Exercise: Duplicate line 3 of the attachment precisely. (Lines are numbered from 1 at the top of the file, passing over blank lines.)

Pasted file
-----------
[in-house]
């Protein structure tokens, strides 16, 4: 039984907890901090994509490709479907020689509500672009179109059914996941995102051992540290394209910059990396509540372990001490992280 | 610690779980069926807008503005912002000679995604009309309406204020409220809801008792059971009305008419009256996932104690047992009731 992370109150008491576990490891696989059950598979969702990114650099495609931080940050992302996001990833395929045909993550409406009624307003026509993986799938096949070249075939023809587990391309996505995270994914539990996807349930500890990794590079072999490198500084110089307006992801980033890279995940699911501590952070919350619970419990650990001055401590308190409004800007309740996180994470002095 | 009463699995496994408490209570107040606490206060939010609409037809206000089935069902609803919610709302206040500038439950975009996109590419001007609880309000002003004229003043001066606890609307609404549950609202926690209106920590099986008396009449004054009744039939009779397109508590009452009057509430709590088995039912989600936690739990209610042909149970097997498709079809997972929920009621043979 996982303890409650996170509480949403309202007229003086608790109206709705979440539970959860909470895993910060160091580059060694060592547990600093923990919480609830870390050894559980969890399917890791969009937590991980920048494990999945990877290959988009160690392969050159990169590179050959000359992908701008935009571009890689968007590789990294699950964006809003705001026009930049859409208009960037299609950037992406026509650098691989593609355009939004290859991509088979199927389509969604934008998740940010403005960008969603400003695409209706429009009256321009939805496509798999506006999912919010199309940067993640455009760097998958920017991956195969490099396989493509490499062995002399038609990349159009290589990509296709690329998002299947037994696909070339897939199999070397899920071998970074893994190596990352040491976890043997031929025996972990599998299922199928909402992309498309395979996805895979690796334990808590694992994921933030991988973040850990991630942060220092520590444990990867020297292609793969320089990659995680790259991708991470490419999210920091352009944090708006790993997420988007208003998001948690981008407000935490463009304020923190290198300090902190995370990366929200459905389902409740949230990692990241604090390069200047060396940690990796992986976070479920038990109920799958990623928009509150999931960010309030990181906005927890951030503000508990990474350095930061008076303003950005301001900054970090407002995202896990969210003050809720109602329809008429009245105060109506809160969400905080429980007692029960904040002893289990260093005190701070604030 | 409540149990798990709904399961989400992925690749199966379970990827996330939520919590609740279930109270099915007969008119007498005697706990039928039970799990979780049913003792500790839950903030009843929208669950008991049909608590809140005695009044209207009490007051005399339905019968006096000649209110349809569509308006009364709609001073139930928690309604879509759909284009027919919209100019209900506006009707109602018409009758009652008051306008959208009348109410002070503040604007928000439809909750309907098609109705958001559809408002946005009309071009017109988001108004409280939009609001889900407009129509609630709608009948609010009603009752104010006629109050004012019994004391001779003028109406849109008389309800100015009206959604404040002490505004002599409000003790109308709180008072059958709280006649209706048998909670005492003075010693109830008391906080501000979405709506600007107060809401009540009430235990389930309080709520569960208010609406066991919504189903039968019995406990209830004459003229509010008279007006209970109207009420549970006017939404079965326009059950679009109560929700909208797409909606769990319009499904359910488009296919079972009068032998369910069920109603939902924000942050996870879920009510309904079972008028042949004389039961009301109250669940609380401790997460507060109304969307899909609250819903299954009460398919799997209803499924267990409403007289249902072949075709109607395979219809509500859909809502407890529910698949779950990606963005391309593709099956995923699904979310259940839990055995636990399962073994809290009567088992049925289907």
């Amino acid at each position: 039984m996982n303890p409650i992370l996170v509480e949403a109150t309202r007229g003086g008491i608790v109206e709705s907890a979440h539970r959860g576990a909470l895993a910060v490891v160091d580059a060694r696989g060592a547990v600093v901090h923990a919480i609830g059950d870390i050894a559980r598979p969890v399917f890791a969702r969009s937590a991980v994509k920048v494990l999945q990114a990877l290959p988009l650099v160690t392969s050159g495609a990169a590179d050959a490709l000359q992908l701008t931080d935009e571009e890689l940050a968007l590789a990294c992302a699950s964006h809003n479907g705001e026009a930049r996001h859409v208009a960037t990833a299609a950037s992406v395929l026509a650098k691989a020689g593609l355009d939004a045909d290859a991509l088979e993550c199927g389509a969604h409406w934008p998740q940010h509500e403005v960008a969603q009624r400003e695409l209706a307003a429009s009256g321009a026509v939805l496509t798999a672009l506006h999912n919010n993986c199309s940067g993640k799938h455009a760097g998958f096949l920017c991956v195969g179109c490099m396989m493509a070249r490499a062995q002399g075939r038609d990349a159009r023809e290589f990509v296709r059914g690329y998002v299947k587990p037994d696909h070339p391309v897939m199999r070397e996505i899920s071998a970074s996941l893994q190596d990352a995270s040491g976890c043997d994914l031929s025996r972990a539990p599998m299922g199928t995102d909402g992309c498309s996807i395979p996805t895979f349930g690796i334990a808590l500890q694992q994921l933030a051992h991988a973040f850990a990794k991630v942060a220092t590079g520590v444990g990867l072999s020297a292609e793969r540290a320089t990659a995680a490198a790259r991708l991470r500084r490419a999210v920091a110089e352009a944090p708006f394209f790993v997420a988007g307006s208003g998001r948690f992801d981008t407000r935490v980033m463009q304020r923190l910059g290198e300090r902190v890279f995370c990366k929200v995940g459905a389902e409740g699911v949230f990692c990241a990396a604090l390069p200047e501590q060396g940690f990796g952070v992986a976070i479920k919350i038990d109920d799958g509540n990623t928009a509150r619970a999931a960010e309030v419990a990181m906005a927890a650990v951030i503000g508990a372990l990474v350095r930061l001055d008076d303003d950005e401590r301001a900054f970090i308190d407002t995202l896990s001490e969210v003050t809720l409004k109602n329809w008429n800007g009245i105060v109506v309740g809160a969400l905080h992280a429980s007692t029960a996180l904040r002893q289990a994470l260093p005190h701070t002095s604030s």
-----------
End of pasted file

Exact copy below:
């Amino acid at each position: 039984m996982n303890p409650i992370l996170v509480e949403a109150t309202r007229g003086g008491i608790v109206e709705s907890a979440h539970r959860g576990a909470l895993a910060v490891v160091d580059a060694r696989g060592a547990v600093v901090h923990a919480i609830g059950d870390i050894a559980r598979p969890v399917f890791a969702r969009s937590a991980v994509k920048v494990l999945q990114a990877l290959p988009l650099v160690t392969s050159g495609a990169a590179d050959a490709l000359q992908l701008t931080d935009e571009e890689l940050a968007l590789a990294c992302a699950s964006h809003n479907g705001e026009a930049r996001h859409v208009a960037t990833a299609a950037s992406v395929l026509a650098k691989a020689g593609l355009d939004a045909d290859a991509l088979e993550c199927g389509a969604h409406w934008p998740q940010h509500e403005v960008a969603q009624r400003e695409l209706a307003a429009s009256g321009a026509v939805l496509t798999a672009l506006h999912n919010n993986c199309s940067g993640k799938h455009a760097g998958f096949l920017c991956v195969g179109c490099m396989m493509a070249r490499a062995q002399g075939r038609d990349a159009r023809e290589f990509v296709r059914g690329y998002v299947k587990p037994d696909h070339p391309v897939m199999r070397e996505i899920s071998a970074s996941l893994q190596d990352a995270s040491g976890c043997d994914l031929s025996r972990a539990p599998m299922g199928t995102d909402g992309c498309s996807i395979p996805t895979f349930g690796i334990a808590l500890q694992q994921l933030a051992h991988a973040f850990a990794k991630v942060a220092t590079g520590v444990g990867l072999s020297a292609e793969r540290a320089t990659a995680a490198a790259r991708l991470r500084r490419a999210v920091a110089e352009a944090p708006f394209f790993v997420a988007g307006s208003g998001r948690f992801d981008t407000r935490v980033m463009q304020r923190l910059g290198e300090r902190v890279f995370c990366k929200v995940g459905a389902e409740g699911v949230f990692c990241a990396a604090l390069p200047e501590q060396g940690f990796g952070v992986a976070i479920k919350i038990d109920d799958g509540n990623t928009a509150r619970a999931a960010e309030v419990a990181m906005a927890a650990v951030i503000g508990a372990l990474v350095r930061l001055d008076d303003d950005e401590r301001a900054f970090i308190d407002t995202l896990s001490e969210v003050t809720l409004k109602n329809w008429n800007g009245i105060v109506v309740g809160a969400l905080h992280a429980s007692t029960a996180l904040r002893q289990a994470l260093p005190h701070t002095s604030s």